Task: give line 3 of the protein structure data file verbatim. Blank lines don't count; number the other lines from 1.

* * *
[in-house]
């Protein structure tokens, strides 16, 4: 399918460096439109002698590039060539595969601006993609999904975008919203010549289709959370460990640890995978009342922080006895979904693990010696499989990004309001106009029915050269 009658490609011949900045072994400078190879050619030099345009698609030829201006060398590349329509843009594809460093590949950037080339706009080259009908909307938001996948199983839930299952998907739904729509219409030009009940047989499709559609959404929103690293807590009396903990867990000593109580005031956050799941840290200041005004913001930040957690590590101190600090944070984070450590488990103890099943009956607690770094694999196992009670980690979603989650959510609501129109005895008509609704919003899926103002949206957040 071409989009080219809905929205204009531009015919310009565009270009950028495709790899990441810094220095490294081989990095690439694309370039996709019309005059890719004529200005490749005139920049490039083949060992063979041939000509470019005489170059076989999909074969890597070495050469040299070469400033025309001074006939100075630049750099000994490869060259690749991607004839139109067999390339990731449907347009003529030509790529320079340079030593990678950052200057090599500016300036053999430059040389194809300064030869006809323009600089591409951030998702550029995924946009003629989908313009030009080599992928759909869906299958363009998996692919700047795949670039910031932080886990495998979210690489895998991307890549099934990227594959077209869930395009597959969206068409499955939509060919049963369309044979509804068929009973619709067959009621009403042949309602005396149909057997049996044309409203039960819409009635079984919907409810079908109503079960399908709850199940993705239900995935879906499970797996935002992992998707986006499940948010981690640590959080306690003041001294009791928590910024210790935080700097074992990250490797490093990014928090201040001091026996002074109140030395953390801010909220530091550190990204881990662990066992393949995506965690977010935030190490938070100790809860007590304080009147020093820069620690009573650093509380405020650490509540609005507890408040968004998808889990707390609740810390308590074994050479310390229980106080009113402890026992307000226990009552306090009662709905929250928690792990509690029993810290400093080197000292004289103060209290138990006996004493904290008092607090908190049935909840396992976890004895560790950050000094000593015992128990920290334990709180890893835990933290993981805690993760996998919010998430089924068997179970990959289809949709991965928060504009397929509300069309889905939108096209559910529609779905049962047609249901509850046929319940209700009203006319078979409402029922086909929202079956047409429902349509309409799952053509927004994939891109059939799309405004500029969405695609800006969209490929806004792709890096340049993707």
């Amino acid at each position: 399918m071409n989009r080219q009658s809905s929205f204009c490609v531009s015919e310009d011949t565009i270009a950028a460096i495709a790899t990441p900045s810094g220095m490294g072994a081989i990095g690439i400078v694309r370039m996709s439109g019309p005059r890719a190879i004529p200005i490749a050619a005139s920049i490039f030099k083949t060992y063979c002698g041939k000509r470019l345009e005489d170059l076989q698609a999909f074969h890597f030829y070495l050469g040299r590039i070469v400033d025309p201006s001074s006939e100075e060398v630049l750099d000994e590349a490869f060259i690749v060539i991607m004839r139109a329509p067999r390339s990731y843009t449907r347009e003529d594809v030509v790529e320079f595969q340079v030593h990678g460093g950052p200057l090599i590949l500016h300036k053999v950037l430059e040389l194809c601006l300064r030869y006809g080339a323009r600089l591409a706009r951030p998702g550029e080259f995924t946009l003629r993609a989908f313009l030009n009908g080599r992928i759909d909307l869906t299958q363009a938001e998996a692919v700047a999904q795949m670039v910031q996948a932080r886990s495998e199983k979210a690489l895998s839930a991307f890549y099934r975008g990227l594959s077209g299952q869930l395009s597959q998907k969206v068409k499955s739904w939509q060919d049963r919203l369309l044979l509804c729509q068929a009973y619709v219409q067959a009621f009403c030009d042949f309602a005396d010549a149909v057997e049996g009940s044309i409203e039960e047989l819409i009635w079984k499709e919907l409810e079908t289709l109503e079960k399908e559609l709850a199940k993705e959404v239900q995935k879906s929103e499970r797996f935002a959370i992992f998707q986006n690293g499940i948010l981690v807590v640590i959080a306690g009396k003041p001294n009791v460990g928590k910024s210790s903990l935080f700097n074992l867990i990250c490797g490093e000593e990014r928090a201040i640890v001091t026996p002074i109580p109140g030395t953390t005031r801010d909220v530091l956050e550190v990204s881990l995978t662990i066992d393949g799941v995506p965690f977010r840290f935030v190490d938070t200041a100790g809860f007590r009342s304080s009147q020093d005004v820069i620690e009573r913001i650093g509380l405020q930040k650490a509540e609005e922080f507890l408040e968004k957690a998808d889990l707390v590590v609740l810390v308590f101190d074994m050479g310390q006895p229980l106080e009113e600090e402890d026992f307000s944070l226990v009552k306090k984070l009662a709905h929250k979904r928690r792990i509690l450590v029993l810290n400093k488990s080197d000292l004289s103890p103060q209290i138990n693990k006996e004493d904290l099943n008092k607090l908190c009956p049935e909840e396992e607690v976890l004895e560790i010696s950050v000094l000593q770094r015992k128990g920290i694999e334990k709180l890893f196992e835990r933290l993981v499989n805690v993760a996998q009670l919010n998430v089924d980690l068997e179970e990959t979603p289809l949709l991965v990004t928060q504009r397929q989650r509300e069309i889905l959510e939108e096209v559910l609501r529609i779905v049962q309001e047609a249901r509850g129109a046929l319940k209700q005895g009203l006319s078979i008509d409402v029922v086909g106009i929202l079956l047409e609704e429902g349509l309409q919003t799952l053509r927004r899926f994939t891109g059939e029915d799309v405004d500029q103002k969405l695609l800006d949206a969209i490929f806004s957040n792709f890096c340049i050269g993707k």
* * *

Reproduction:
């Amino acid at each position: 399918m071409n989009r080219q009658s809905s929205f204009c490609v531009s015919e310009d011949t565009i270009a950028a460096i495709a790899t990441p900045s810094g220095m490294g072994a081989i990095g690439i400078v694309r370039m996709s439109g019309p005059r890719a190879i004529p200005i490749a050619a005139s920049i490039f030099k083949t060992y063979c002698g041939k000509r470019l345009e005489d170059l076989q698609a999909f074969h890597f030829y070495l050469g040299r590039i070469v400033d025309p201006s001074s006939e100075e060398v630049l750099d000994e590349a490869f060259i690749v060539i991607m004839r139109a329509p067999r390339s990731y843009t449907r347009e003529d594809v030509v790529e320079f595969q340079v030593h990678g460093g950052p200057l090599i590949l500016h300036k053999v950037l430059e040389l194809c601006l300064r030869y006809g080339a323009r600089l591409a706009r951030p998702g550029e080259f995924t946009l003629r993609a989908f313009l030009n009908g080599r992928i759909d909307l869906t299958q363009a938001e998996a692919v700047a999904q795949m670039v910031q996948a932080r886990s495998e199983k979210a690489l895998s839930a991307f890549y099934r975008g990227l594959s077209g299952q869930l395009s597959q998907k969206v068409k499955s739904w939509q060919d049963r919203l369309l044979l509804c729509q068929a009973y619709v219409q067959a009621f009403c030009d042949f309602a005396d010549a149909v057997e049996g009940s044309i409203e039960e047989l819409i009635w079984k499709e919907l409810e079908t289709l109503e079960k399908e559609l709850a199940k993705e959404v239900q995935k879906s929103e499970r797996f935002a959370i992992f998707q986006n690293g499940i948010l981690v807590v640590i959080a306690g009396k003041p001294n009791v460990g928590k910024s210790s903990l935080f700097n074992l867990i990250c490797g490093e000593e990014r928090a201040i640890v001091t026996p002074i109580p109140g030395t953390t005031r801010d909220v530091l956050e550190v990204s881990l995978t662990i066992d393949g799941v995506p965690f977010r840290f935030v190490d938070t200041a100790g809860f007590r009342s304080s009147q020093d005004v820069i620690e009573r913001i650093g509380l405020q930040k650490a509540e609005e922080f507890l408040e968004k957690a998808d889990l707390v590590v609740l810390v308590f101190d074994m050479g310390q006895p229980l106080e009113e600090e402890d026992f307000s944070l226990v009552k306090k984070l009662a709905h929250k979904r928690r792990i509690l450590v029993l810290n400093k488990s080197d000292l004289s103890p103060q209290i138990n693990k006996e004493d904290l099943n008092k607090l908190c009956p049935e909840e396992e607690v976890l004895e560790i010696s950050v000094l000593q770094r015992k128990g920290i694999e334990k709180l890893f196992e835990r933290l993981v499989n805690v993760a996998q009670l919010n998430v089924d980690l068997e179970e990959t979603p289809l949709l991965v990004t928060q504009r397929q989650r509300e069309i889905l959510e939108e096209v559910l609501r529609i779905v049962q309001e047609a249901r509850g129109a046929l319940k209700q005895g009203l006319s078979i008509d409402v029922v086909g106009i929202l079956l047409e609704e429902g349509l309409q919003t799952l053509r927004r899926f994939t891109g059939e029915d799309v405004d500029q103002k969405l695609l800006d949206a969209i490929f806004s957040n792709f890096c340049i050269g993707k």